BAE Systems has been awarded a contract by the Direction générale de l'armement (DGA) — French Armament Procurement Agency — for 53 new BvS10 MkII vehicles.
With options, the total value of the contract could reach €220 million for 129 BvS10 MkII vehicles, or Vikings, an improved version of the all-terrain vehicle currently in service with the Dutch and British armed forces.
The contract is for three variants — troop carrier, command post and logistic vehicle — together with a comprehensive through-life support package. The project will be run in close cooperation with French partners, such as Panhard and EADS, and deliveries are to commence in 2010.
“The French requirements were very challenging, so it was particularly rewarding to win this contract,” said Jan Söderström, managing director for BAE Systems’ Vehicles business. “The contract acknowledges the high performance and strong market position of our battle-proven BvS10 and secures the continued development of the vehicle.”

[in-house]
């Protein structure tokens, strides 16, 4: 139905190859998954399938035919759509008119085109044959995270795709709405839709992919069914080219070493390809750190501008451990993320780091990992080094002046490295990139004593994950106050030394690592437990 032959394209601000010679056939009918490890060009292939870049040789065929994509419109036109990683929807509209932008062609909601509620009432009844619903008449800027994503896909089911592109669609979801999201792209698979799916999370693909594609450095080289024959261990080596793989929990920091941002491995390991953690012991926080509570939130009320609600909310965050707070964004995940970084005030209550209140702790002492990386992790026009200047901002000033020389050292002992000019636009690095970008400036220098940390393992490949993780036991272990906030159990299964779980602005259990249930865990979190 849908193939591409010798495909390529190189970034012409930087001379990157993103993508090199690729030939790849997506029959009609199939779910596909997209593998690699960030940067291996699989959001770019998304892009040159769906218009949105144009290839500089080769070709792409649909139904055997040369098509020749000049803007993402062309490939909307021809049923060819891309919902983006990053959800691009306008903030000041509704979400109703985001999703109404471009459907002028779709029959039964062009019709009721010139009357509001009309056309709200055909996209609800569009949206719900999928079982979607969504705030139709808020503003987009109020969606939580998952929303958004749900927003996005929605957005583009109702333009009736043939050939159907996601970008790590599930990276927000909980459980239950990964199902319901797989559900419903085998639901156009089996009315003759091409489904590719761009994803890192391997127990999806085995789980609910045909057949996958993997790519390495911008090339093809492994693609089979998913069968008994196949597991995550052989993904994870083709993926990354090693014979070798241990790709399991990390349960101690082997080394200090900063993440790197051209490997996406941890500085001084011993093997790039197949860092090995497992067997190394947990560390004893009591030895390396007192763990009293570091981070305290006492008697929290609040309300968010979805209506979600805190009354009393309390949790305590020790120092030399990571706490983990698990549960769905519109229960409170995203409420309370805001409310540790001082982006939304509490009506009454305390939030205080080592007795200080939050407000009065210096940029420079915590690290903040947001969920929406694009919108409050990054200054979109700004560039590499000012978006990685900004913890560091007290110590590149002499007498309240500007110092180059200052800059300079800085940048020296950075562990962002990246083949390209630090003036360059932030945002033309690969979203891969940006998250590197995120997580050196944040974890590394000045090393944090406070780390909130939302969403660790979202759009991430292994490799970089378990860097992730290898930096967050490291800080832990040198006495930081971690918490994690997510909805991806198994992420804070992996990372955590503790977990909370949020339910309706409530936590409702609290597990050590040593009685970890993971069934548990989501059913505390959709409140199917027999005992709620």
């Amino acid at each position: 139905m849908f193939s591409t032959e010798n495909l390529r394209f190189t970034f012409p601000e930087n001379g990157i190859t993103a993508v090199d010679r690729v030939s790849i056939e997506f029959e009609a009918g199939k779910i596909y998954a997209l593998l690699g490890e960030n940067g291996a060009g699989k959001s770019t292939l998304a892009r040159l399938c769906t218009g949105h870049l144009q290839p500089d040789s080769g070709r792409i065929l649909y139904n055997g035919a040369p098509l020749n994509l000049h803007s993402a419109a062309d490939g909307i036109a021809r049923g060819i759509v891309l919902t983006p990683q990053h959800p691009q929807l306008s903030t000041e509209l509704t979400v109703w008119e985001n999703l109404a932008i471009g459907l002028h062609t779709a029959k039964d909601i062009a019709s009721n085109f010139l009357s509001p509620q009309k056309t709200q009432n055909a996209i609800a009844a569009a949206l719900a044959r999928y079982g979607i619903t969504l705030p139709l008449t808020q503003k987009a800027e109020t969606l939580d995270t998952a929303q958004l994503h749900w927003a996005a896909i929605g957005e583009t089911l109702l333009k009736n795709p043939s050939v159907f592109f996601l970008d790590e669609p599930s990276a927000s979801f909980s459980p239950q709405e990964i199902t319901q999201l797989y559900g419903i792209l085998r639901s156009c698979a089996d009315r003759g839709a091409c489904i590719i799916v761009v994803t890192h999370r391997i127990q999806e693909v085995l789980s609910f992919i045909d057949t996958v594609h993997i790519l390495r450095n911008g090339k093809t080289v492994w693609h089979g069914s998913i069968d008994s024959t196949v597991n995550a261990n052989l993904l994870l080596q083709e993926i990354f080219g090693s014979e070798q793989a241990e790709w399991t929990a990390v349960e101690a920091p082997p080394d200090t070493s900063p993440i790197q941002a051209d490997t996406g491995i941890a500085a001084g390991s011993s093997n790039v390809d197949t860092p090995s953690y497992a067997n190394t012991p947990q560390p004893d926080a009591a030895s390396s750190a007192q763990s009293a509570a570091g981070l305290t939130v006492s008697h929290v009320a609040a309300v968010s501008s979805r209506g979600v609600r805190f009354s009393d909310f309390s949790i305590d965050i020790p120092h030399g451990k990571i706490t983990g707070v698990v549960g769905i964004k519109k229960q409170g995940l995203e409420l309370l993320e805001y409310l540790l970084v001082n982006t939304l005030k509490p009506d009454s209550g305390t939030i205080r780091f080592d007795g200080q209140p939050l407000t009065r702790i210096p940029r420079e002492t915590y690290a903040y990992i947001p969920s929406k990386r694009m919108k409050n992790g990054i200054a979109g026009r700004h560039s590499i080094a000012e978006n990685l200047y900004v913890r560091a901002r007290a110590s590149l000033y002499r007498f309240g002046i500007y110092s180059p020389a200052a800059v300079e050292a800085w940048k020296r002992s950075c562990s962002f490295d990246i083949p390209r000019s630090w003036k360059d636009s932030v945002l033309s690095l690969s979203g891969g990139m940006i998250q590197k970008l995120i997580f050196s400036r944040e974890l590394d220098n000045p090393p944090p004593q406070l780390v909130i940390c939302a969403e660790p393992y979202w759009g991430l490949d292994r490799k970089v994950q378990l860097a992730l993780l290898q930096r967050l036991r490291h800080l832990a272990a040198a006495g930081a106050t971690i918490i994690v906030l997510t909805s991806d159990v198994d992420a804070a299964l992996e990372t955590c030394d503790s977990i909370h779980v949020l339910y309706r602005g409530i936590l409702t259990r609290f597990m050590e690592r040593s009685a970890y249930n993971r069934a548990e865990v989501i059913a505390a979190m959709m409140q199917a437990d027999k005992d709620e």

“The MkII version of the BvS10 completely fulfils the French Army’s requirements in terms of protection, mobility and payload, while maintaining the flexibility to perform across the spectrum of military operations.”
Ian Godden, Chairman of A|D|S, said of the news: “UK industry is pleased to see signs of greater Government openness and cooperation between the UK and France in the defence sector.
“The defence industry has already developed robust cooperations, with notable examples being Airbus, MBDA and Thales. But the “golden era” of joint programmes, such as Jaguar and Concorde, and joint procurement by the two Governments, has waned over the last two decades. The UK and France have very significant capabilities in technology but similar budget pressures, which makes further cooperation essential.
“We believe that increasing reciprocity and expanding the level of joint programmes are essential features for the future. This would provide a stronger industrial base and capability for both the UK and France, which together represent 50 per cent of the European defence industry and 75 per cent of the defence research and technology in Europe. It would also ensure that European Governments have an alternative to the USA, lest the US industrial base becomes monopolistic.”